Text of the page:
How to replace lost fluids

How much should you drink when dehydrated?

It's important to replace fluids at a rate that ensures that your body weight is not reduced by more than 2% through sweat loss.
The ideal method is to weigh yourself immediately before and after exercising, but if you cannot do that, it is important to ensure that you will have access to as much drink as you need when you get thirsty.
Many studies have clearly shown that in this way, you will replace just the right amount of fluid.

  1. 1Weighing yourself immediately before and after exercise is ideal
  2. 2Keep body weight reduction at 2% or less
  3. 3Replace the right amount of fluid by ensuring that you will have access to as much drink as you need when you get thirsty.

Source: Japan Sport Association, "Guide to Preventing Heat Stroke During Sports Activities"

Key points for effective rehydration

There are 4 points to remember when it comes to rehydrating during exercise.

  1. 1 Drink frequently (2-4 times an hour, 200-250ml each time)
  2. 2 Keep your drink slightly cool (5-15℃)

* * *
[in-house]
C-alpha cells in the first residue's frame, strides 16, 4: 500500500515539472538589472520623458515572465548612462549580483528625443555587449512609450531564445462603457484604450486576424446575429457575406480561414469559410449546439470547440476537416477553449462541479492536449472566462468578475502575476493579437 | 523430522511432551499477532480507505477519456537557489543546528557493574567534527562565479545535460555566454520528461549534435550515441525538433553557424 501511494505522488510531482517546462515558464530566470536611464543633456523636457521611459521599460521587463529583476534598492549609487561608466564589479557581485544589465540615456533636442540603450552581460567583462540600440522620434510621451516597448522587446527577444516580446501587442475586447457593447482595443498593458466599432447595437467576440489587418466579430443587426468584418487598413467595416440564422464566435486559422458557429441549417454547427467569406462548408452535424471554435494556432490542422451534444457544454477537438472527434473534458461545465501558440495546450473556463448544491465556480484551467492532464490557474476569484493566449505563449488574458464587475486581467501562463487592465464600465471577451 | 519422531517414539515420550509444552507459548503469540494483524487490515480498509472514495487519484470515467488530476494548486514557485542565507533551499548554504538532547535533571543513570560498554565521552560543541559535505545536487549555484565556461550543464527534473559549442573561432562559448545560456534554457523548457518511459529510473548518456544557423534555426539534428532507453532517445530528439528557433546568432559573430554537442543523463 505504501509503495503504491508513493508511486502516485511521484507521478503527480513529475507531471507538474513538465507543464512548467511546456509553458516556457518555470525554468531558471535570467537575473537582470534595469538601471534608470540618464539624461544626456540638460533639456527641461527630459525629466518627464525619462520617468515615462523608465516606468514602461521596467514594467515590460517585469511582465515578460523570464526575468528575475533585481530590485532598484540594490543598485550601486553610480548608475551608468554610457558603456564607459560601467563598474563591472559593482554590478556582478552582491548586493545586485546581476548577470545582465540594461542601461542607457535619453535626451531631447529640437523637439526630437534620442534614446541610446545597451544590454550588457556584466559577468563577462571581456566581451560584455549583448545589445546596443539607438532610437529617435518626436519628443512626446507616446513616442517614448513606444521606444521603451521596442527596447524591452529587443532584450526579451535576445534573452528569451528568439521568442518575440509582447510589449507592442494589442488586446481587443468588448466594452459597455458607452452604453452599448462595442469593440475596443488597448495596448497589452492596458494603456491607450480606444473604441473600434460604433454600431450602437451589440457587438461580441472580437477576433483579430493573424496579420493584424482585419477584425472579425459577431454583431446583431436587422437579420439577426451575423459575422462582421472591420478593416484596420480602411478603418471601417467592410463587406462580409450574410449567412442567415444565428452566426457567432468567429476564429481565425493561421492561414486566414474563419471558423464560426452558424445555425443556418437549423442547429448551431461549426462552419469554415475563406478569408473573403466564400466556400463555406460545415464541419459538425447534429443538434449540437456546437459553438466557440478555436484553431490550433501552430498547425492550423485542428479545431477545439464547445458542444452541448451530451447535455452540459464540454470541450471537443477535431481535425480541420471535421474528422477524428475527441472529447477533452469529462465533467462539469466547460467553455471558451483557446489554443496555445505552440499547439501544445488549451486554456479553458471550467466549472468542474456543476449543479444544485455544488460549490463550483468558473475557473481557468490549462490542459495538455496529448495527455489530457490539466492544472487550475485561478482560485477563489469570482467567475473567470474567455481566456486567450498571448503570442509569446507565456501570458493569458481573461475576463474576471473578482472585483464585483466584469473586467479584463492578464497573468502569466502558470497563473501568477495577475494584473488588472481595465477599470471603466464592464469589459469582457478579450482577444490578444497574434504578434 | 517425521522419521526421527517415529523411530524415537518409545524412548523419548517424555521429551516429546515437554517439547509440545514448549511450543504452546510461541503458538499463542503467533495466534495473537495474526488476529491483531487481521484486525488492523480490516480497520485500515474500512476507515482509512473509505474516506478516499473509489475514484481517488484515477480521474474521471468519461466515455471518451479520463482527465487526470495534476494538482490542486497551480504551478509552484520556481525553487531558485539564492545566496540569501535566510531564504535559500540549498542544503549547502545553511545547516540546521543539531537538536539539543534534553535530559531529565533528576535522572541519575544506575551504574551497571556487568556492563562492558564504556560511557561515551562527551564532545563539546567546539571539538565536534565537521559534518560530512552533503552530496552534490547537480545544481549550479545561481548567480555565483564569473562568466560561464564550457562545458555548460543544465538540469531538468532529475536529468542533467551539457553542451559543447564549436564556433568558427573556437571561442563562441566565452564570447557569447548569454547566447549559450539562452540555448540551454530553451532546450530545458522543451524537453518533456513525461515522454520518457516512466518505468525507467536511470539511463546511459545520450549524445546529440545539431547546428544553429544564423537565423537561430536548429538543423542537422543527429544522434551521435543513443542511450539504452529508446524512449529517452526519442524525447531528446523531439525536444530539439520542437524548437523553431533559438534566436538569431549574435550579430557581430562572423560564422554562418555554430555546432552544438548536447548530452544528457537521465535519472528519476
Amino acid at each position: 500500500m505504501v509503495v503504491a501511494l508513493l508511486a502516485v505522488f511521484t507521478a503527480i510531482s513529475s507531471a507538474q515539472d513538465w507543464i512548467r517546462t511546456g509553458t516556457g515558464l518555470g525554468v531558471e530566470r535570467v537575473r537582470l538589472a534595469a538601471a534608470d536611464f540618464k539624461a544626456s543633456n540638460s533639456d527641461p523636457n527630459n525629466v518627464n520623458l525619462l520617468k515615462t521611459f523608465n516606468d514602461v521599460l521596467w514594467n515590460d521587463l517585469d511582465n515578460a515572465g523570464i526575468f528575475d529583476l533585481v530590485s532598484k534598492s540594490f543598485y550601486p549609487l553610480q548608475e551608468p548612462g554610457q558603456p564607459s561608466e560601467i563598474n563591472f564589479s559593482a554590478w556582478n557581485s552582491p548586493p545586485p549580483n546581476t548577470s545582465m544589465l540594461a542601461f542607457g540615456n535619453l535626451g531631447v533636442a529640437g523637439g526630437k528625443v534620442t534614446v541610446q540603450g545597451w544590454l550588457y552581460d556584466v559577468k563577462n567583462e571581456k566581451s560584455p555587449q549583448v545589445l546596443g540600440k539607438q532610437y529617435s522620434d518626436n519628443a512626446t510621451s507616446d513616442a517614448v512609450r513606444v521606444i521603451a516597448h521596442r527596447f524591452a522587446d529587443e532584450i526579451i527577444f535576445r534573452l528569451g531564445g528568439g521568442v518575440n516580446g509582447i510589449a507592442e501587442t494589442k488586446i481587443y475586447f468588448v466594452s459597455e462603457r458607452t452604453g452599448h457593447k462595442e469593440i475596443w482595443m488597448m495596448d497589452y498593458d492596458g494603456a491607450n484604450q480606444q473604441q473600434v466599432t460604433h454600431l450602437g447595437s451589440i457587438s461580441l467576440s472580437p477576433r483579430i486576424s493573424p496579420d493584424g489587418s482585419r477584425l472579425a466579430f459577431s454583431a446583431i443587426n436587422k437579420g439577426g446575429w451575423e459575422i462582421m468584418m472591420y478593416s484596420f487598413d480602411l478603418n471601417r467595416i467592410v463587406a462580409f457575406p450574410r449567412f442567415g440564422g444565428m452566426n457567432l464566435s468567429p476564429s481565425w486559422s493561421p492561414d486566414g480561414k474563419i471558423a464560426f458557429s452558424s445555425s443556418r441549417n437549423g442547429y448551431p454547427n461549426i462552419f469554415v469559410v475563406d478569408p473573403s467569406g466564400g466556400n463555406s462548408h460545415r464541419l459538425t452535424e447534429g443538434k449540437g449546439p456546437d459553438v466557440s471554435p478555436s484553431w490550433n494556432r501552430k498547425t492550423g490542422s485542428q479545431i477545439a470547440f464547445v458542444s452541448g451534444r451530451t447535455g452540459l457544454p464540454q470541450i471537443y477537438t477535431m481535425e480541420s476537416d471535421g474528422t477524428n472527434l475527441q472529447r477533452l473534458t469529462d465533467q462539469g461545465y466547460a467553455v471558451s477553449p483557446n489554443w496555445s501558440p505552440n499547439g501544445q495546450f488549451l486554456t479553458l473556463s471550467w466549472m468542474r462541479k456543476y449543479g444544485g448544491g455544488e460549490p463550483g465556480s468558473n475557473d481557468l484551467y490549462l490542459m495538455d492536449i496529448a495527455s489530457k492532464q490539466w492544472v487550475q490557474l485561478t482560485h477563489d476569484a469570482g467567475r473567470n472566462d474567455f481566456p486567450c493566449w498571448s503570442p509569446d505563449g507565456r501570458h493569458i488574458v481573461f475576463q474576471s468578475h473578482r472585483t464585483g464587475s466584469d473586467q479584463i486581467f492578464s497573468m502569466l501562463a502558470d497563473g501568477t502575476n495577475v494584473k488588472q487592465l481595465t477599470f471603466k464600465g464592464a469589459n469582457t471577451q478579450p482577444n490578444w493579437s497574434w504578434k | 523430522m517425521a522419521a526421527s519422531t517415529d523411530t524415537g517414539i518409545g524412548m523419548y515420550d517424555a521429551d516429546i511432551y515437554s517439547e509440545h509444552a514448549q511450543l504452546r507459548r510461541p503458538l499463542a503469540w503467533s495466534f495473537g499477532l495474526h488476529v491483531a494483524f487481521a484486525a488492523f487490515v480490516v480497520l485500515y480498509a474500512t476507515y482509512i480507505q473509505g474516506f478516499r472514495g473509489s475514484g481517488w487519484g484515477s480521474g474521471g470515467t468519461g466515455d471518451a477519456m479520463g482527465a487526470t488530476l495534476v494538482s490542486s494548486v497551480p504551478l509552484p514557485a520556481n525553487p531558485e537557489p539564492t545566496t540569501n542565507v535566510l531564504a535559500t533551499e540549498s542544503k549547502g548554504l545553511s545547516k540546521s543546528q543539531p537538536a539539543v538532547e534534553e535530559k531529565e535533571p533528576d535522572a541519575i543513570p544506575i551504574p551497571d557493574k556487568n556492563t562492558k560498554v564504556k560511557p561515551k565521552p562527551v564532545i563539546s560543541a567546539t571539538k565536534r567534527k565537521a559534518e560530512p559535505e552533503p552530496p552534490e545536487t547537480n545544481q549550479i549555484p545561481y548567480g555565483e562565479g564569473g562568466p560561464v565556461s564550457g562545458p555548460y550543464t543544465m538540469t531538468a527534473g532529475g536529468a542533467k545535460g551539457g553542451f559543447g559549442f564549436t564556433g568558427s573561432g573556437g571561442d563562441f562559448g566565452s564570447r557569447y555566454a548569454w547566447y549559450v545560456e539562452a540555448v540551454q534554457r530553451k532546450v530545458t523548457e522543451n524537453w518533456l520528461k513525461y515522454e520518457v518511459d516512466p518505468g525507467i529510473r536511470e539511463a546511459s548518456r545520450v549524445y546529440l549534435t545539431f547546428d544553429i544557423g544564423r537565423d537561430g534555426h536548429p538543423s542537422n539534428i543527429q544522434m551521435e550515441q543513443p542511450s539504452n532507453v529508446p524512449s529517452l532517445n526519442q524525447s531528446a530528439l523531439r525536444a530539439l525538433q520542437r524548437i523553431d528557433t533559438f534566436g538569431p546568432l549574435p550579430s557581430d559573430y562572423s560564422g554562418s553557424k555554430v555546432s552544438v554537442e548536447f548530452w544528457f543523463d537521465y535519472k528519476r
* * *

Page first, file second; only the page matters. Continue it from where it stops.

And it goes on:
3. 3Sodium concentration (40-80 mg / 100 ml)
    • *Salt concentration 0.1-0.2%
  4. 4Sugar concentration (around 4-8%)
    • *Should contain glucose + fructose (or sugar)
    • *Applicable for when exercising for 1 hour or more

The dangers of rehydrating by drinking water alone

If you only drink water, you cannot restore the fluids and electrolytes (ions) lost through your sweat, causing an imbalance in water and ions in your bodily fluids; your bodily fluids will become diluted. Your body will then try to prevent the fluids from thinning by causing you to stop feeling thirsty, excreting excessive amounts of water in the form of urine. This makes it impossible for your bodily fluids to be restored properly. This phenomenon is called spontaneous dehydration.

Spontaneous dehydration
From Morimoto T: Training Journal, 1990

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